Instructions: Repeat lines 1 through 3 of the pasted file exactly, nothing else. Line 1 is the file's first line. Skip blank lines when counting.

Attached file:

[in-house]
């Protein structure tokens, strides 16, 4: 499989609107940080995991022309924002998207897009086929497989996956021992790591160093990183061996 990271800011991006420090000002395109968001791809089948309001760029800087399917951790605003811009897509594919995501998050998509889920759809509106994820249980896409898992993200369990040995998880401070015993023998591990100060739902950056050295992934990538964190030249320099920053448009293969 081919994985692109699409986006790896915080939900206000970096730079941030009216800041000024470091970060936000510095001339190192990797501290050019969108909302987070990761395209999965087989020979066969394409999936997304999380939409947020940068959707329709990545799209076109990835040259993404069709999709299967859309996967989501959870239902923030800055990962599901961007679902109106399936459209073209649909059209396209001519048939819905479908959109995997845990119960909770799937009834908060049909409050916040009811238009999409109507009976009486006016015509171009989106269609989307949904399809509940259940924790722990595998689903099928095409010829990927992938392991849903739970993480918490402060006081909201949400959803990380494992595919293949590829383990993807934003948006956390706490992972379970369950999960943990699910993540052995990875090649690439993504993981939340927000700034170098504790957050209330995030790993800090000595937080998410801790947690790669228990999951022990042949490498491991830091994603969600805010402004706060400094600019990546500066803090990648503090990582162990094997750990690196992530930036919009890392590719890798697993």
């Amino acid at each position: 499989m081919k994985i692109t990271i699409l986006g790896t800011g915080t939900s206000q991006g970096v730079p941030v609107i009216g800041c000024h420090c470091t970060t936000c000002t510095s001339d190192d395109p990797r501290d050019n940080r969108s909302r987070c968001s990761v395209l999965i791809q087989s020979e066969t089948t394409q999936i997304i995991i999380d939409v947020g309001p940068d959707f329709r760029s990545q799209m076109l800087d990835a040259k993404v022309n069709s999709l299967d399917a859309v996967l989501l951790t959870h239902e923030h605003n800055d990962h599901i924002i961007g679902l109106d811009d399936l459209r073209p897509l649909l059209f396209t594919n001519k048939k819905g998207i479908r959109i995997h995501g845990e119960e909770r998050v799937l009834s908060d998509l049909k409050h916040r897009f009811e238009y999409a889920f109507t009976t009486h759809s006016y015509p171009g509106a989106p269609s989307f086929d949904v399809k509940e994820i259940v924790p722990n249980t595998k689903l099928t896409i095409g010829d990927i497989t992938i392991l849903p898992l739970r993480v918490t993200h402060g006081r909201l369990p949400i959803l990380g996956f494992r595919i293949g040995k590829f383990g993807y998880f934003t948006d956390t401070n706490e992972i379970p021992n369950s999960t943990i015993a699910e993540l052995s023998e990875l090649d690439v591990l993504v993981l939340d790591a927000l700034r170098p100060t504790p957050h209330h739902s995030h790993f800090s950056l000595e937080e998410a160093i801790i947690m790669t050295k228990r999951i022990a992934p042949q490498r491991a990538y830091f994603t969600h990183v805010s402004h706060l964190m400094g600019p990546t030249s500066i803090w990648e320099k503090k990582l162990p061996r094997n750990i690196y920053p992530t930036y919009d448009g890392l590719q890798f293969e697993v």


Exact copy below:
[in-house]
């Protein structure tokens, strides 16, 4: 499989609107940080995991022309924002998207897009086929497989996956021992790591160093990183061996 990271800011991006420090000002395109968001791809089948309001760029800087399917951790605003811009897509594919995501998050998509889920759809509106994820249980896409898992993200369990040995998880401070015993023998591990100060739902950056050295992934990538964190030249320099920053448009293969 081919994985692109699409986006790896915080939900206000970096730079941030009216800041000024470091970060936000510095001339190192990797501290050019969108909302987070990761395209999965087989020979066969394409999936997304999380939409947020940068959707329709990545799209076109990835040259993404069709999709299967859309996967989501959870239902923030800055990962599901961007679902109106399936459209073209649909059209396209001519048939819905479908959109995997845990119960909770799937009834908060049909409050916040009811238009999409109507009976009486006016015509171009989106269609989307949904399809509940259940924790722990595998689903099928095409010829990927992938392991849903739970993480918490402060006081909201949400959803990380494992595919293949590829383990993807934003948006956390706490992972379970369950999960943990699910993540052995990875090649690439993504993981939340927000700034170098504790957050209330995030790993800090000595937080998410801790947690790669228990999951022990042949490498491991830091994603969600805010402004706060400094600019990546500066803090990648503090990582162990094997750990690196992530930036919009890392590719890798697993």
């Amino acid at each position: 499989m081919k994985i692109t990271i699409l986006g790896t800011g915080t939900s206000q991006g970096v730079p941030v609107i009216g800041c000024h420090c470091t970060t936000c000002t510095s001339d190192d395109p990797r501290d050019n940080r969108s909302r987070c968001s990761v395209l999965i791809q087989s020979e066969t089948t394409q999936i997304i995991i999380d939409v947020g309001p940068d959707f329709r760029s990545q799209m076109l800087d990835a040259k993404v022309n069709s999709l299967d399917a859309v996967l989501l951790t959870h239902e923030h605003n800055d990962h599901i924002i961007g679902l109106d811009d399936l459209r073209p897509l649909l059209f396209t594919n001519k048939k819905g998207i479908r959109i995997h995501g845990e119960e909770r998050v799937l009834s908060d998509l049909k409050h916040r897009f009811e238009y999409a889920f109507t009976t009486h759809s006016y015509p171009g509106a989106p269609s989307f086929d949904v399809k509940e994820i259940v924790p722990n249980t595998k689903l099928t896409i095409g010829d990927i497989t992938i392991l849903p898992l739970r993480v918490t993200h402060g006081r909201l369990p949400i959803l990380g996956f494992r595919i293949g040995k590829f383990g993807y998880f934003t948006d956390t401070n706490e992972i379970p021992n369950s999960t943990i015993a699910e993540l052995s023998e990875l090649d690439v591990l993504v993981l939340d790591a927000l700034r170098p100060t504790p957050h209330h739902s995030h790993f800090s950056l000595e937080e998410a160093i801790i947690m790669t050295k228990r999951i022990a992934p042949q490498r491991a990538y830091f994603t969600h990183v805010s402004h706060l964190m400094g600019p990546t030249s500066i803090w990648e320099k503090k990582l162990p061996r094997n750990i690196y920053p992530t930036y919009d448009g890392l590719q890798f293969e697993v």